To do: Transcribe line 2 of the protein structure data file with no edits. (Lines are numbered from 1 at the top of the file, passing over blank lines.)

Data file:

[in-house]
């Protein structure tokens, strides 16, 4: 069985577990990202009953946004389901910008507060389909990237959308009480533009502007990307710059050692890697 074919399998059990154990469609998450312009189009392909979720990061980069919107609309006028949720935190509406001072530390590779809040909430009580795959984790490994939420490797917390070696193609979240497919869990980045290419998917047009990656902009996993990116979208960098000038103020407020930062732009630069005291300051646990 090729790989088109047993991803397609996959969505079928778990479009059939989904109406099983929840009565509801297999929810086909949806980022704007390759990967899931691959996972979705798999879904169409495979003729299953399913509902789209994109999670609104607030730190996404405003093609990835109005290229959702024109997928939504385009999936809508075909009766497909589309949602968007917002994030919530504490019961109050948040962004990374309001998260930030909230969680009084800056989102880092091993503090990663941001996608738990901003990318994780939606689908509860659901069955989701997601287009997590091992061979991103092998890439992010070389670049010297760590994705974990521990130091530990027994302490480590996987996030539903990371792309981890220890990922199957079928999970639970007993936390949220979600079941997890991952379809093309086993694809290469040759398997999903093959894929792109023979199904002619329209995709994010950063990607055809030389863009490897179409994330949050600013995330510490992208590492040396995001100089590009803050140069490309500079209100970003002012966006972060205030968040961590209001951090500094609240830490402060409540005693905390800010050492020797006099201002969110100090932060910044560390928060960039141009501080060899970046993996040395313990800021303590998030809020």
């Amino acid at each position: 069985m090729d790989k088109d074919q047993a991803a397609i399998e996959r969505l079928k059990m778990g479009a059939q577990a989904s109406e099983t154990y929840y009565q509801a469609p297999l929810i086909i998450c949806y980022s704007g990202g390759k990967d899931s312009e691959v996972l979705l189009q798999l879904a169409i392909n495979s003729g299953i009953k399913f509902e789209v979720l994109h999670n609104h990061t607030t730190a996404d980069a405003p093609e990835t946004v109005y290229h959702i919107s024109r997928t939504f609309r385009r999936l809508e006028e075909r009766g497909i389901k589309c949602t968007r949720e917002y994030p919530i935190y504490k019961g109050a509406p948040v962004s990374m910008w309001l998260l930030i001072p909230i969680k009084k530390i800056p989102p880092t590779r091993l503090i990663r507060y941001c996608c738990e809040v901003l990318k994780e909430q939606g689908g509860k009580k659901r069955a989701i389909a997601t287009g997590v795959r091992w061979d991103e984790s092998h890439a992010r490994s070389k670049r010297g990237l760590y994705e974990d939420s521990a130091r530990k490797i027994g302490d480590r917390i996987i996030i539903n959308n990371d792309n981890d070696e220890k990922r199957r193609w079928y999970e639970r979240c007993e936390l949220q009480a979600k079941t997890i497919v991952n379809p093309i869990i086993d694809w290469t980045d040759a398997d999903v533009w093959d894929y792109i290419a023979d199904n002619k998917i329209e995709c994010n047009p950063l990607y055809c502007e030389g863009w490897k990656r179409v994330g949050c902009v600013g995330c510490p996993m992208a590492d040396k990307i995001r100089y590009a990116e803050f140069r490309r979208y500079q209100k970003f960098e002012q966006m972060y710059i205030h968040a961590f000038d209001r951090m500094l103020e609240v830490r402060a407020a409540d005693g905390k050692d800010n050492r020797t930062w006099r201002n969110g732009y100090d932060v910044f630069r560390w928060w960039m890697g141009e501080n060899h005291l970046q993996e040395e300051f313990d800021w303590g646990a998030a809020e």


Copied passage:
């Protein structure tokens, strides 16, 4: 069985577990990202009953946004389901910008507060389909990237959308009480533009502007990307710059050692890697 074919399998059990154990469609998450312009189009392909979720990061980069919107609309006028949720935190509406001072530390590779809040909430009580795959984790490994939420490797917390070696193609979240497919869990980045290419998917047009990656902009996993990116979208960098000038103020407020930062732009630069005291300051646990 090729790989088109047993991803397609996959969505079928778990479009059939989904109406099983929840009565509801297999929810086909949806980022704007390759990967899931691959996972979705798999879904169409495979003729299953399913509902789209994109999670609104607030730190996404405003093609990835109005290229959702024109997928939504385009999936809508075909009766497909589309949602968007917002994030919530504490019961109050948040962004990374309001998260930030909230969680009084800056989102880092091993503090990663941001996608738990901003990318994780939606689908509860659901069955989701997601287009997590091992061979991103092998890439992010070389670049010297760590994705974990521990130091530990027994302490480590996987996030539903990371792309981890220890990922199957079928999970639970007993936390949220979600079941997890991952379809093309086993694809290469040759398997999903093959894929792109023979199904002619329209995709994010950063990607055809030389863009490897179409994330949050600013995330510490992208590492040396995001100089590009803050140069490309500079209100970003002012966006972060205030968040961590209001951090500094609240830490402060409540005693905390800010050492020797006099201002969110100090932060910044560390928060960039141009501080060899970046993996040395313990800021303590998030809020």